Thursday, October 14, 2010

Richard Hays on Christian Repudiation of Biblical Authority

This week I began re-reading Richard Hays' The Moral Vision of the New Testament for one of my classes, and apart from being struck again at Hays' articulate brilliance and the scope of his project, I also noted a rather dry crack he makes in the last footnote of the introductory chapter. Hays is usually quite measured in his critiques of others, and so this comment stands out all the more. After claiming that "normative Christian ethics is fundamentally a hermeneutical enterprise: it must begin and end in the interpretation and application of Scripture for the life of the community of faith," he notes that "[s]uch a pronouncement will prove controversial in some circles" (p. 10), which then leads to this footnote:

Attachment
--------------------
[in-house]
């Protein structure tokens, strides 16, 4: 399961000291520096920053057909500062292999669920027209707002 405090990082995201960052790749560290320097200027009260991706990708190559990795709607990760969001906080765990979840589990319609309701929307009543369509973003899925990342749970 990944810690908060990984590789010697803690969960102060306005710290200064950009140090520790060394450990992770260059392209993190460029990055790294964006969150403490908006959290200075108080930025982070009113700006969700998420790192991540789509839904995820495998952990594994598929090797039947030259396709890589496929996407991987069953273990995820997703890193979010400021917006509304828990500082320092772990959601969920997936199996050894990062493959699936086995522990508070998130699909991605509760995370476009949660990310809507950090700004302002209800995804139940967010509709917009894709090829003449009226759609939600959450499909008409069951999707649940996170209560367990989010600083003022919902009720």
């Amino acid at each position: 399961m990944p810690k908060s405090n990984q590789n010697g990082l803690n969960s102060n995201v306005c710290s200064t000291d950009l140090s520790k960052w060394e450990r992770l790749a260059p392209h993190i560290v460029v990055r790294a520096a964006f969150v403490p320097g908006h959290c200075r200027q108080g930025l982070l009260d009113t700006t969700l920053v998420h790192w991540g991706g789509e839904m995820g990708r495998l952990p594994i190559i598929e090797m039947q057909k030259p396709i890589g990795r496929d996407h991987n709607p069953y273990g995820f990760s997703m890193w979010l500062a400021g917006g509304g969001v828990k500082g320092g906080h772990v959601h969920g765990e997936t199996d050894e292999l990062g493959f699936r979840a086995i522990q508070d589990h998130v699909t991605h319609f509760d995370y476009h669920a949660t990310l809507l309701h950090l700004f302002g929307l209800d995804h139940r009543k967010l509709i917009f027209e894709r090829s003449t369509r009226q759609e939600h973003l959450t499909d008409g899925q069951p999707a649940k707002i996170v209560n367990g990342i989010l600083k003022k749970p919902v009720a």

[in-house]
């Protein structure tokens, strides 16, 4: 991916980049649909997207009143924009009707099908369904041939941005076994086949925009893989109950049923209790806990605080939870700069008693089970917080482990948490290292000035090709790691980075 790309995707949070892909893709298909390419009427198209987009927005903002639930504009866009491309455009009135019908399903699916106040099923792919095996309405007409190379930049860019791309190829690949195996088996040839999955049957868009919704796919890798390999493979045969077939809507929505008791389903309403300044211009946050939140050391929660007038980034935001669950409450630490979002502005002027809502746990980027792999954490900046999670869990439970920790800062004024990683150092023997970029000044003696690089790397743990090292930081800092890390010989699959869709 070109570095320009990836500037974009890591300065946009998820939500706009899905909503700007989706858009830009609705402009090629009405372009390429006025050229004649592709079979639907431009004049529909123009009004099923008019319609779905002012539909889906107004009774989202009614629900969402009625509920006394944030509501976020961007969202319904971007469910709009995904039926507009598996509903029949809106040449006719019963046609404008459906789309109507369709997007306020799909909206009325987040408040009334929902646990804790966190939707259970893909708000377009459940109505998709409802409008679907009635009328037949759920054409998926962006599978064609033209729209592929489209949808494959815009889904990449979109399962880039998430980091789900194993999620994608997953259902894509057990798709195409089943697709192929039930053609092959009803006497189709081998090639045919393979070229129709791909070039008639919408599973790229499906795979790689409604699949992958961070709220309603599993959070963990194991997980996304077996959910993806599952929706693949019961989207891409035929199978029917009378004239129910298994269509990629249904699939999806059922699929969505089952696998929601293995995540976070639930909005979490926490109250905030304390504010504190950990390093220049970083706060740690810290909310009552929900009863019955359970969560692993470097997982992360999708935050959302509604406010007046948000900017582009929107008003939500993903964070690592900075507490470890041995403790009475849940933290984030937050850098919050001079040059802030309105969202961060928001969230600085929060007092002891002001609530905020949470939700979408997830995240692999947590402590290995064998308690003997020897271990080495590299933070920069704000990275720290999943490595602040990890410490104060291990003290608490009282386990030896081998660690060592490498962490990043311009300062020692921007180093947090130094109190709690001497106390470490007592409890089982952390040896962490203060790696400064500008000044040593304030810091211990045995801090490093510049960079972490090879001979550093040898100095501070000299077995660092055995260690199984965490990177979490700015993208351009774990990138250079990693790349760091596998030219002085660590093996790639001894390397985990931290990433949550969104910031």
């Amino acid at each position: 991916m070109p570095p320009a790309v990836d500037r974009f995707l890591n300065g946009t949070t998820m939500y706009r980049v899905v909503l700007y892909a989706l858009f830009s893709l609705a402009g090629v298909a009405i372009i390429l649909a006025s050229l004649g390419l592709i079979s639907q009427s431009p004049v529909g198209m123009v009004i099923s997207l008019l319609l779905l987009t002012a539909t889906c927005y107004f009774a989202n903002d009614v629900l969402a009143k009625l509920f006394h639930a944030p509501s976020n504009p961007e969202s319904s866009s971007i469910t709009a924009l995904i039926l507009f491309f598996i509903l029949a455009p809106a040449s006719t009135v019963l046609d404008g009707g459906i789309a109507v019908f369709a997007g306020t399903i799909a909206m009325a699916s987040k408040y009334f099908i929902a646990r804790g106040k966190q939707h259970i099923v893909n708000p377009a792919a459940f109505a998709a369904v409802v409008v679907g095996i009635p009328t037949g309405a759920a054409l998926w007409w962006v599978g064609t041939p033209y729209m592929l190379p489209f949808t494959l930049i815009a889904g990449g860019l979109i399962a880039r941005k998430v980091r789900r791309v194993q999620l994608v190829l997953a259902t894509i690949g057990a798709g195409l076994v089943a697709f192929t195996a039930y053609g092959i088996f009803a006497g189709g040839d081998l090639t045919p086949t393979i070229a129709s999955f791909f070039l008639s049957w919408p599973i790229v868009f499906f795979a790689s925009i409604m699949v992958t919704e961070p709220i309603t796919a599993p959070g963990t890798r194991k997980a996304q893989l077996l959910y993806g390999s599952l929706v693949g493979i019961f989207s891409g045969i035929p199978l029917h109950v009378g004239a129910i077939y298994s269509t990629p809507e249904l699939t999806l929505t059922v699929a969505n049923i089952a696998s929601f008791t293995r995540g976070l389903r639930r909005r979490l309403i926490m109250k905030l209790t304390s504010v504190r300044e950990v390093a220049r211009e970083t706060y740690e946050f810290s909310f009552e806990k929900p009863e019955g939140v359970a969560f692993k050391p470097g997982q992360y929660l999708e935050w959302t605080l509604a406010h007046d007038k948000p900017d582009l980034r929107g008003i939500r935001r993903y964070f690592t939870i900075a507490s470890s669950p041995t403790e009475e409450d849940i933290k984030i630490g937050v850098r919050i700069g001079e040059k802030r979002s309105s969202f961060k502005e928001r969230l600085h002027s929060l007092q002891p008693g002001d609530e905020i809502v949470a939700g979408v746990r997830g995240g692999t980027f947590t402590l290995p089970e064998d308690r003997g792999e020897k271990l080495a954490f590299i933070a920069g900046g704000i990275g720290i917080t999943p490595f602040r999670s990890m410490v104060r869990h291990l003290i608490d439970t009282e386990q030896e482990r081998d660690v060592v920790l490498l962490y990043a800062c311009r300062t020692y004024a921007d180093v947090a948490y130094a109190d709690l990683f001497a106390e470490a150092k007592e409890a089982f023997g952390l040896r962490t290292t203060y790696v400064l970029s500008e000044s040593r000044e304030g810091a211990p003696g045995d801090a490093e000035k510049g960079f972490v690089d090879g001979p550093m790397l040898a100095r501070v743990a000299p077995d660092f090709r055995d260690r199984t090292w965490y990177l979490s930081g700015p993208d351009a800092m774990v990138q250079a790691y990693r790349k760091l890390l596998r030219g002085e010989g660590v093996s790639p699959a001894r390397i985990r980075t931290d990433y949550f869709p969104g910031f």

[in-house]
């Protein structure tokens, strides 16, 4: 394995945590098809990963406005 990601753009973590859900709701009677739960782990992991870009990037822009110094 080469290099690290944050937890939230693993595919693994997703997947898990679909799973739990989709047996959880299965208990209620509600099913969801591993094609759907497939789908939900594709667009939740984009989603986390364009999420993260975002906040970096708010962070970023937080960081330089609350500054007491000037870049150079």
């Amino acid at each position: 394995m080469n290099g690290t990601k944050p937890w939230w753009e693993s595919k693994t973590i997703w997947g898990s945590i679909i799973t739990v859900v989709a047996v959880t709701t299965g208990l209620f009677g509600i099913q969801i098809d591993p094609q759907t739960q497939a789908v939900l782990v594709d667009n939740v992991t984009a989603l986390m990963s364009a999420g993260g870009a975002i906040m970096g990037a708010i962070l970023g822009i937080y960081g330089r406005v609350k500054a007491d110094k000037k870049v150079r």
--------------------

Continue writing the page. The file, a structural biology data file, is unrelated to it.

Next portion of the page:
Indeed, there are many -- including some who would identify themselves as Christian theologians -- for whom the Bible is seen as a source of oppression and moral blindness, particularly with regard to issues of sexual ethics; for such interpreters, the most crucial question about the moral teaching of the NT is how we can get critical leverage against it. ... Such forthright repudiation of biblical authority by self-identified Christian thinkers is a historical phenomenon that is both relatively recent and unlikely to exercise any lasting influence within the church. (p. 11n.29)
As it happens, I noticed this comment immediately following an engagement of Rosemary Radford Ruether, which of course made for interesting reflection on exactly who Hays has in mind. In any case, it was certainly good to see Hays getting his polemic on.

No comments:

Post a Comment